Photos provided by Danette “Dizzle” Rivera.
I exited a concrete stretch of freeway that ribboned around a territory unfamiliar to me. I was in Moorpark, CA, only fifty minutes outside of Los Angeles. I snuck past stretches of stucco strip malls, a Super Target, and the like until I came to a part of town that suddenly became small. Turning up a road toward the farms for which Moorpark is known, I rolled down my window and I swear I smelled the color green. Sunlight stenciled through trees. The white fences that loosely contained land guided me for miles.
Somewhere on the one-hundred-thirty-acre property named Apricot Lane Farms was my friend-turned-farmer, Molly Chester, who, exactly one year ago, was my neighbor in the apartment immediately to the right. We were neighbors in a way you dream neighbors will be. We chatted daily at her kitchen window. We hosted Thanksgivings in the courtyard. We each held an emergency set of keys. I miss Molly a lot, but what she’s gotten herself into seems more than an adventure. She’s part of a gentle revolution.
Last year, Molly, a trained chef, and her husband John, the creator of two amazing documentaries Lost in Woonsocket and Rock Prophecies, pursued an opportunity through an investor to manage the large family farm, while converting it to organic. The fact that an investor recognizes an organic farm as a viable investment is a progressive and encouraging shift. “It’s the new paradigm,” Molly said. “Investing in local, nutrient-dense food is being recognized as a solid, financial investment.”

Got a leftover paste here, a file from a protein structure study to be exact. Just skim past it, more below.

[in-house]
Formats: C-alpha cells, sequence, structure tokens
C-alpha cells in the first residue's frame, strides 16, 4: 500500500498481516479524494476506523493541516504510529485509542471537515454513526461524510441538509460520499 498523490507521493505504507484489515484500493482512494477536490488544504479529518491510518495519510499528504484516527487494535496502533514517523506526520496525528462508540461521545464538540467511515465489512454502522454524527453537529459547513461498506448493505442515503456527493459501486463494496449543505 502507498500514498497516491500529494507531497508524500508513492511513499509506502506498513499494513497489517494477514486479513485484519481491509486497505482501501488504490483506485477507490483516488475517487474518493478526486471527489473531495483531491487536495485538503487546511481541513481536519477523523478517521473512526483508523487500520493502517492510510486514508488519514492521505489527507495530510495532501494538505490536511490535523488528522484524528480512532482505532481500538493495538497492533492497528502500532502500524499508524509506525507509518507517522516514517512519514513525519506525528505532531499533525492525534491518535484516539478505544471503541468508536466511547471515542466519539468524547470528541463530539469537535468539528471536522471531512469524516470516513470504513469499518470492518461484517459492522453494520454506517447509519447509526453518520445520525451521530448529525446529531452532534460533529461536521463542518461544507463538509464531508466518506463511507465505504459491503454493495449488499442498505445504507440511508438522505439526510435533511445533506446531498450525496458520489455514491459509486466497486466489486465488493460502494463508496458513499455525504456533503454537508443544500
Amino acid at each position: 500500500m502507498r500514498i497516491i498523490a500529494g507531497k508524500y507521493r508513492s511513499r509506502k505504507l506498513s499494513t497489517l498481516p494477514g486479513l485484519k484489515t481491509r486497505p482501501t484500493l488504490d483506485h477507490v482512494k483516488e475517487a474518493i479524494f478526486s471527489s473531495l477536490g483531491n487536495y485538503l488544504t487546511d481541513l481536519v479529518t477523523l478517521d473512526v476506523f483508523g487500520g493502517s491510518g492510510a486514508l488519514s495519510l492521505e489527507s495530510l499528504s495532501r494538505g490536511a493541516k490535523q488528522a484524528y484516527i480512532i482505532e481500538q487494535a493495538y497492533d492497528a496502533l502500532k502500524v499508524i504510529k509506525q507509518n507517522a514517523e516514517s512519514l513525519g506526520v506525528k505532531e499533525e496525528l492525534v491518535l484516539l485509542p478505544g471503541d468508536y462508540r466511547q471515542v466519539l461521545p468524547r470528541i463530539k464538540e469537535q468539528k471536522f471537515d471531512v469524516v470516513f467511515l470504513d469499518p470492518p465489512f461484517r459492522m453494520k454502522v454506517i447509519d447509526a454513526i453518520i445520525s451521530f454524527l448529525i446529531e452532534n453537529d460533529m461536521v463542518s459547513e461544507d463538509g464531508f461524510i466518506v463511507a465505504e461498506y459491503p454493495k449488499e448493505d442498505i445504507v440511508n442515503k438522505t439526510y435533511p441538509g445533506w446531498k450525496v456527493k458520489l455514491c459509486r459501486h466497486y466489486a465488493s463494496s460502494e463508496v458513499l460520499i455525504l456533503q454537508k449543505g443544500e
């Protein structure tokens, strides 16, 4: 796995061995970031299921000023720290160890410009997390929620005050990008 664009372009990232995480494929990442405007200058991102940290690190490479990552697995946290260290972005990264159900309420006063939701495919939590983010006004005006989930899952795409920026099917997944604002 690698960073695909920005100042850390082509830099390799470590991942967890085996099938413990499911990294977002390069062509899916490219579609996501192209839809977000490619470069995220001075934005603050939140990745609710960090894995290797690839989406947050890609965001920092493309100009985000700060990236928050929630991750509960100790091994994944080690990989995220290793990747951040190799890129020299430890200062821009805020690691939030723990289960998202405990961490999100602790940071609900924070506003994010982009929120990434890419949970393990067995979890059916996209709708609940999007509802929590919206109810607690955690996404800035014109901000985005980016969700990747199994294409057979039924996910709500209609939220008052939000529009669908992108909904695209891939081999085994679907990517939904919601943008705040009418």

I asked Molly if she had any previous farming experience, knowing she’d been born in Philadelphia and raised in Atlanta. “You saw my patio tomatoes! They only occasionally looked good,” she laughed. John had a little more experience growing up in Maryland; still not a ton. But I knew Molly had wanted to get closer and closer to the source of her food. And now she’s smack in the middle of it.
I asked Molly about the strange cows they brought in last year. They are a gorgeous, fascinating mess of caramel hair and razor-like helicopter blades for horns. I had watched a video of John delivering a calf from the feisty mama, Firefly, where John went elbow deep to help free the calf like it was his rite of passage as a farmer. He was a natural. “They’re Scottish Highland cows,” Molly told me. “They’re the oldest known breed of cow, which kind of keeps with our heirloom theme.” Scottish Highlands are also known to be docile though Firefly likes to test them.
Being the proprietors of a farm like Apricot Lane is no small undertaking. The more the Chester’s learn about farming, the more they realize they’re in it for the long haul. Obtaining organic certification for the existing avocado and lemon orchards takes three years from the last time trees or the soil were sprayed. And the more they considered how to do organic right, the more they were drawn to a biodynamic way of farming. Biodynamic certification takes another two years.